Boston Medical Center and Children’s share a joint residency program, and residents see pros and cons to each approach. The traditional system gives residents more autonomy before going out to practice medicine on their own.
“We talk about this a lot,’’ said Dr. Elyse Portillo, a third-year resident in the program. “The assumption is these are children who are deemed safe for the floor by the ER staff. One of the thoughts is that this is a nice environment for trainees to practice with a little bit of autonomy and make decisions.’’
But at times at Children’s, particularly as a younger resident, she has been relieved to have an attending physician on hand.
Boston Medical Center “pushes you to think through problems a little more,’’ said Dr. Paul Critser, a third-year resident. But having an attending physician onsite helps for really complicated patients and for procedures like a lumbar puncture when “you want an extra pair of hands,’’ he said. “At BMC you’d be trouble-shooting those procedures on your own.’’
Dr. Robert Vinci, Boston Medical Center’s chairman of pediatrics, pointed out that there are lots of backup resources: overnight attendings in the neonatal intensive care unit and the emergency room and a second-year resident on the inpatient service who is in contact with an attending at home. “We feel there is a very reasonable amount of supervision,’’ he said.
Teaching hospitals such as Children’s encourage residents to contact attending physicians for help, whether they are in the hospital or at home. But it can be tricky for residents to know when a patient’s condition warrants a 2 a.m. call to an attending, said Nelson, of the Society of Hospital Medicine. Having a doctor in-house who welcomes the contact makes the communication easier.
How to respond is sometimes dicey for the on-call attending physician, too. “Boy is that a tough call to make,’’ he said. “I have stayed home when in retrospect there was potential value of me coming in.’’
Dr. Ebrahim Barkoudah, medical director of nocturnist service at the Brigham, said he does not know of any research comparing the safety of having attending physicians on-call versus in the hospital overnight. But he believes nocturnists are able to ease congestion in the ER by admitting patients to floors at all hours.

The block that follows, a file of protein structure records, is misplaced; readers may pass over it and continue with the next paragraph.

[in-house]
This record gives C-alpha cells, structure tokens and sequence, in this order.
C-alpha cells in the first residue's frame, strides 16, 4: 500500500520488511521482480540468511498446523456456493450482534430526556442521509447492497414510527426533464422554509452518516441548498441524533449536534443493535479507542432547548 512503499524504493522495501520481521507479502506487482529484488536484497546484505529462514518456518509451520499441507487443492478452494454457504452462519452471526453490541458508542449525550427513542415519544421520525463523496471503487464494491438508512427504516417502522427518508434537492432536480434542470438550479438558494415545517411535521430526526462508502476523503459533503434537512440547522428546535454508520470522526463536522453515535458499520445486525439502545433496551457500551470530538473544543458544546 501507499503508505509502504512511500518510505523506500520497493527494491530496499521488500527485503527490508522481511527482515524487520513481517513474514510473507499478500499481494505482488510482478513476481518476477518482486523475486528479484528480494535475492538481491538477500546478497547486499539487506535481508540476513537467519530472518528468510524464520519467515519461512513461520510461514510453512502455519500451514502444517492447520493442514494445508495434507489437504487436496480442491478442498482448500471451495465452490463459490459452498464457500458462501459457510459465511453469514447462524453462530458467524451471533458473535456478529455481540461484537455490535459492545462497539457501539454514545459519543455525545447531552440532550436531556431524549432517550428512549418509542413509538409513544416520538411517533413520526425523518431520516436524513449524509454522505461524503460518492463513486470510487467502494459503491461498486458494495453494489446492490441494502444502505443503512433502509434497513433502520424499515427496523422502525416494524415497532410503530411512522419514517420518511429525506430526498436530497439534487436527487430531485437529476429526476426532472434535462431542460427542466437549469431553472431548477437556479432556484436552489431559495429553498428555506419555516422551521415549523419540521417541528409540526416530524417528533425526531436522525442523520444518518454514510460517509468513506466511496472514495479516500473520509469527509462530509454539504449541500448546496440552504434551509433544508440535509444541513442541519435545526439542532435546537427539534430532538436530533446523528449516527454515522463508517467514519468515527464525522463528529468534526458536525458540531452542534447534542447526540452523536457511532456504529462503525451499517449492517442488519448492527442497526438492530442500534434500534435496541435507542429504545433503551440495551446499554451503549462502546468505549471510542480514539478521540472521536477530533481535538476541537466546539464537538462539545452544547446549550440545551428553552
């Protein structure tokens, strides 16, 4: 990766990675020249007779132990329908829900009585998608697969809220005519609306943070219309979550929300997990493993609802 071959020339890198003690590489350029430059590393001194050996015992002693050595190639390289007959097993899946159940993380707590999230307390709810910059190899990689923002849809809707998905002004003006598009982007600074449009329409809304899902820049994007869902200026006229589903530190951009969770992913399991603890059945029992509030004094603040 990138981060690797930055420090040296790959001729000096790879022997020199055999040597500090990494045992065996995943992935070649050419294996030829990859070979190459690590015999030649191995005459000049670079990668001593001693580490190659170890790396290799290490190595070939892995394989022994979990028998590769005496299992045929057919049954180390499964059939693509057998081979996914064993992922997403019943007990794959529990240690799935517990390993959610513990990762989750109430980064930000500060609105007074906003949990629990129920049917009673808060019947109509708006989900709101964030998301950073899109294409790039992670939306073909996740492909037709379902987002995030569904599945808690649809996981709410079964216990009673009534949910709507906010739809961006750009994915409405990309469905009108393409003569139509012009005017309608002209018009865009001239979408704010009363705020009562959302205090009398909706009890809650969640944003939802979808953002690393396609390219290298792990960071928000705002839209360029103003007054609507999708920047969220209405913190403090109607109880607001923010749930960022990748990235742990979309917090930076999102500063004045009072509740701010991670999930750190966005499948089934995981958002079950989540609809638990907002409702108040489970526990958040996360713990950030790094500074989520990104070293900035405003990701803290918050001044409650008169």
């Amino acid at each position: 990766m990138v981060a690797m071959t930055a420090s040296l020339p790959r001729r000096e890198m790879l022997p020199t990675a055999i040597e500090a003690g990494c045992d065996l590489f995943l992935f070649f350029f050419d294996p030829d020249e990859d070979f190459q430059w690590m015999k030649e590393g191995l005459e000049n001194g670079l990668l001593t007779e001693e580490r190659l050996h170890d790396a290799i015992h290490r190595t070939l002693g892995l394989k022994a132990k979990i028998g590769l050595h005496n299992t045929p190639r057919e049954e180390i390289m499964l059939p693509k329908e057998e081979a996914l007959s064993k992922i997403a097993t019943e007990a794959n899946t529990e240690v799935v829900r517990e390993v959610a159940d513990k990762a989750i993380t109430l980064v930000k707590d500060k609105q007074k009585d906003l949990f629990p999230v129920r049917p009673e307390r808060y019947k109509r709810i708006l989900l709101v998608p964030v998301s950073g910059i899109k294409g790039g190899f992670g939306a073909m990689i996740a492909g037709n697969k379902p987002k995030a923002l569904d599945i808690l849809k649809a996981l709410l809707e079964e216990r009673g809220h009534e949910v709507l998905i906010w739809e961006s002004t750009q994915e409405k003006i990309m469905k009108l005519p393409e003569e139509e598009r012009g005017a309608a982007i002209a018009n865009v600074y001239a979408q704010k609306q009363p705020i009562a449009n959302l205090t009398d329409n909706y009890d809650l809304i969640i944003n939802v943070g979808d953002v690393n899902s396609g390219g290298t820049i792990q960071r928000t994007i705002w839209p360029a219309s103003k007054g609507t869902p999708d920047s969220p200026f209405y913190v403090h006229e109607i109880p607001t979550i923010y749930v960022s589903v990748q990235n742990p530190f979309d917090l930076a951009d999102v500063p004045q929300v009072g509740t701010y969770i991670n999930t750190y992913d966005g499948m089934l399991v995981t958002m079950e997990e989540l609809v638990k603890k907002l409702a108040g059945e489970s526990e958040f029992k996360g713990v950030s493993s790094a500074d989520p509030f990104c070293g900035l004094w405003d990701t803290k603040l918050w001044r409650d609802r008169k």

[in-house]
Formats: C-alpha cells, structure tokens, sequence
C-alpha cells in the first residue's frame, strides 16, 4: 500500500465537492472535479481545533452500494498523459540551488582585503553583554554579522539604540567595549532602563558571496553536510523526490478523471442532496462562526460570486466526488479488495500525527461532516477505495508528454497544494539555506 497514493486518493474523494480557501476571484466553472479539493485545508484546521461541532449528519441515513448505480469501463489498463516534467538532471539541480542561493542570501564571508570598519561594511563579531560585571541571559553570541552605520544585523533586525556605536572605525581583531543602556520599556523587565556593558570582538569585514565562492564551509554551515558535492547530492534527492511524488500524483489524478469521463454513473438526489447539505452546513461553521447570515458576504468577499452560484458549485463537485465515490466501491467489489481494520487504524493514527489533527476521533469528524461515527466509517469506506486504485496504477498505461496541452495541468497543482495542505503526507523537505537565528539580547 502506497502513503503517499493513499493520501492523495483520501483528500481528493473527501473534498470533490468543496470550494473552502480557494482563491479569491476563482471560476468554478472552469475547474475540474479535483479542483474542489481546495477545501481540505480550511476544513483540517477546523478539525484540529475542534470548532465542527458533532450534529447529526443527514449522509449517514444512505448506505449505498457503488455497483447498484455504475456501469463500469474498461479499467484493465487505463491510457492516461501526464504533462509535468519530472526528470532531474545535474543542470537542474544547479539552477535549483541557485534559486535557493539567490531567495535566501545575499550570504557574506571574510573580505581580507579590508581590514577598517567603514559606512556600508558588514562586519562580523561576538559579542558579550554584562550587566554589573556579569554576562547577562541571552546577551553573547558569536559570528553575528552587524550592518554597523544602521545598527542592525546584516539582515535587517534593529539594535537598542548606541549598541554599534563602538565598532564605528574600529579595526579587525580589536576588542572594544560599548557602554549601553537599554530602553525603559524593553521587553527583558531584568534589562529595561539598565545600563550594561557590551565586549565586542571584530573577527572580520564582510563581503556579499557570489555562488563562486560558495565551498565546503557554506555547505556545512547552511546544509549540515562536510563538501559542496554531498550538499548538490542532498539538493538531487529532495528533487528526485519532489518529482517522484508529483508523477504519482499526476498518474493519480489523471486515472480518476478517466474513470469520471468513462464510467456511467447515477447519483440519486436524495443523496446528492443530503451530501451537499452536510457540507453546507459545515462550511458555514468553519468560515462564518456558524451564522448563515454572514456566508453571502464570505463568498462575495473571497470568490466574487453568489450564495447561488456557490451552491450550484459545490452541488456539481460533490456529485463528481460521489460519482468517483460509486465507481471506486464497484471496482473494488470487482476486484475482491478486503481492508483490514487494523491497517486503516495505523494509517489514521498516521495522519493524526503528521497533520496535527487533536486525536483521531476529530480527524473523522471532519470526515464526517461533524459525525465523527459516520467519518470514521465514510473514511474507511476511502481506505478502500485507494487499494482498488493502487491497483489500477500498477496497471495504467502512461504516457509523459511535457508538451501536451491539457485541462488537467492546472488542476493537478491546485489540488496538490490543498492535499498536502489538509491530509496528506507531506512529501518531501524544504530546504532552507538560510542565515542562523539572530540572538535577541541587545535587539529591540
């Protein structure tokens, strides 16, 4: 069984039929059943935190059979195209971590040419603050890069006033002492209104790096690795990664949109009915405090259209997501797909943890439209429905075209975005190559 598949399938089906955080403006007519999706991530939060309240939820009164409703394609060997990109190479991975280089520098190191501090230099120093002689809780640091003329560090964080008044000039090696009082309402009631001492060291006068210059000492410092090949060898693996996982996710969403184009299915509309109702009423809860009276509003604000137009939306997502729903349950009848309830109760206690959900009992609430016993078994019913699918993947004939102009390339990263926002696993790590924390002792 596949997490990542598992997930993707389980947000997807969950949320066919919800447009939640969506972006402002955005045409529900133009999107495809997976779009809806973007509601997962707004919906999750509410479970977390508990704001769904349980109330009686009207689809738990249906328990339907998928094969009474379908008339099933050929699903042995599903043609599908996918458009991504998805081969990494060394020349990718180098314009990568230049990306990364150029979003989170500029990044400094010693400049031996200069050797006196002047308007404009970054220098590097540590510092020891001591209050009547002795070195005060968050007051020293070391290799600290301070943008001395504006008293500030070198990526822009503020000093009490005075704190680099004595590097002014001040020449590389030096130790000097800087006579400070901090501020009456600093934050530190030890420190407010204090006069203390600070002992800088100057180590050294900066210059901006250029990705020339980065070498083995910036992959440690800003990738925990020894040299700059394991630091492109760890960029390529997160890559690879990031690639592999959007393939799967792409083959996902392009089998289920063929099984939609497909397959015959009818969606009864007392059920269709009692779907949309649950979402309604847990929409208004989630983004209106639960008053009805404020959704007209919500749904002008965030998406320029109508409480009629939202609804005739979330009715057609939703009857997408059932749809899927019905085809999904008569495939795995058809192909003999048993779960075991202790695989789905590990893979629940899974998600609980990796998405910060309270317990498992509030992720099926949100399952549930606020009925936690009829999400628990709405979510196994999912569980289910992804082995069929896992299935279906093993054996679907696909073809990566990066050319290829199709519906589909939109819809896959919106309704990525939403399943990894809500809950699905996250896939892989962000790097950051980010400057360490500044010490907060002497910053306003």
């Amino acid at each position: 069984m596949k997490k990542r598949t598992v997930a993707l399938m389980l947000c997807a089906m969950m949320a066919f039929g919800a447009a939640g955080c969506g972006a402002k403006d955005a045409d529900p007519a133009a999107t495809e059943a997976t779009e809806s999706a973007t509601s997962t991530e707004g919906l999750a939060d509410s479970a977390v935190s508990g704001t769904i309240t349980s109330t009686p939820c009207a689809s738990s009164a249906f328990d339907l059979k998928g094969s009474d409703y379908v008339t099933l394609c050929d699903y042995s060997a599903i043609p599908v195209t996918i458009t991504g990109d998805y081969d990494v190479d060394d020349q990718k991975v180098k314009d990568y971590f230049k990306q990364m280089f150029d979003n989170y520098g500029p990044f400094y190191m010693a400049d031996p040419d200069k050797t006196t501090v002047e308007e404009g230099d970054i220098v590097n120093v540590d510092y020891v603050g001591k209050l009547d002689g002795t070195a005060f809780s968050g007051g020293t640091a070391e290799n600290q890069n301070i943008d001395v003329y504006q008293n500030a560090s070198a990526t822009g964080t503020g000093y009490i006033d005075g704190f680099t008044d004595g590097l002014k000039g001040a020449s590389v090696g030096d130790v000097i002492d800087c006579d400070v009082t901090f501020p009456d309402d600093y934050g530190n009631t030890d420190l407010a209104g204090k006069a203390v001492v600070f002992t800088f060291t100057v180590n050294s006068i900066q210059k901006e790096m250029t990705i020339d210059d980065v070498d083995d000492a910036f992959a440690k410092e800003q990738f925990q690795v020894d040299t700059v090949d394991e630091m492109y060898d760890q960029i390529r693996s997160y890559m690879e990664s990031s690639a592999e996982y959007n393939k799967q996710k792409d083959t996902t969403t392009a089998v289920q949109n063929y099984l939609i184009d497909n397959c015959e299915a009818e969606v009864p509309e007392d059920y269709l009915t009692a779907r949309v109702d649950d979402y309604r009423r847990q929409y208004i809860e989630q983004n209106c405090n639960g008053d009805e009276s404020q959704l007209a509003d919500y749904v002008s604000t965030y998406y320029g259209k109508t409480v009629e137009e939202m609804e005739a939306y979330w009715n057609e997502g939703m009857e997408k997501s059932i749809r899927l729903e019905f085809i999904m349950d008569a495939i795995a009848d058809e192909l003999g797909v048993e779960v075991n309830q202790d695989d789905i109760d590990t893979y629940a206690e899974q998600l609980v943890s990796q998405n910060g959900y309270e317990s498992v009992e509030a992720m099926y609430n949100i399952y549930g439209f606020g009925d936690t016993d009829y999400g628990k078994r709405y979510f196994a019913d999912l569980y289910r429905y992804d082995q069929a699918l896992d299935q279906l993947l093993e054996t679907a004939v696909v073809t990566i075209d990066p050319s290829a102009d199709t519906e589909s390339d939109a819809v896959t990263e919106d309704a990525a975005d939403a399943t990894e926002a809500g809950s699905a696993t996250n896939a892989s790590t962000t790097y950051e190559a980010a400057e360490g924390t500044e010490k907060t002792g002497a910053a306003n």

“The issue is the cost,’’ said Dr. Vincent Chiang, chief of the hospitalist program at Children’s. “Physicians are more expensive than trainees. And you need higher incentives to get people to sign up’’ at night.
During the recent overnight shift in May, Henry ordered pain medication for the teenager and calmed the distraught family of an 8-year-old boy whose eye was swollen shut from an unknown infection and required antibiotics.
There was a foot abscess, feeding problems, asthma, and pneumonia. She questioned the Russian mother of a 7-year-old boy being monitored for appendicitis, communicating with help from an interpreter on video conference.
“We’ll keep a close eye on him,’’ Henry told her.
Because it was near the end of their training in June, the third-year residents were more experienced. It there hadn’t been a nocturnist, they may have called attendings at home for guidance on some cases but Henry doubts any patients would have been serious enough for a senior physician to drive in. But it was busy enough to keep her up most of the night.
She recalls previous nights when her presence was a real benefit. A newborn arrived in the emergency room with a complicated shoulder abscess. The post-operative plan was to send the 2-week-old to the general pediatric floor. But Henry intervened, advocating for the baby to stay in the neonatal intensive care unit.
A nocturnalist’s work usually doesn’t involve dramatic saves, Henry said, but an added safety check, tweaks that improve patient care and satisfaction.
“That baby needed a much higher level of monitoring,’’ she said. “When you have a big complicated issue, it’s better to have someone who can navigate it and think about whether there is a better option.’’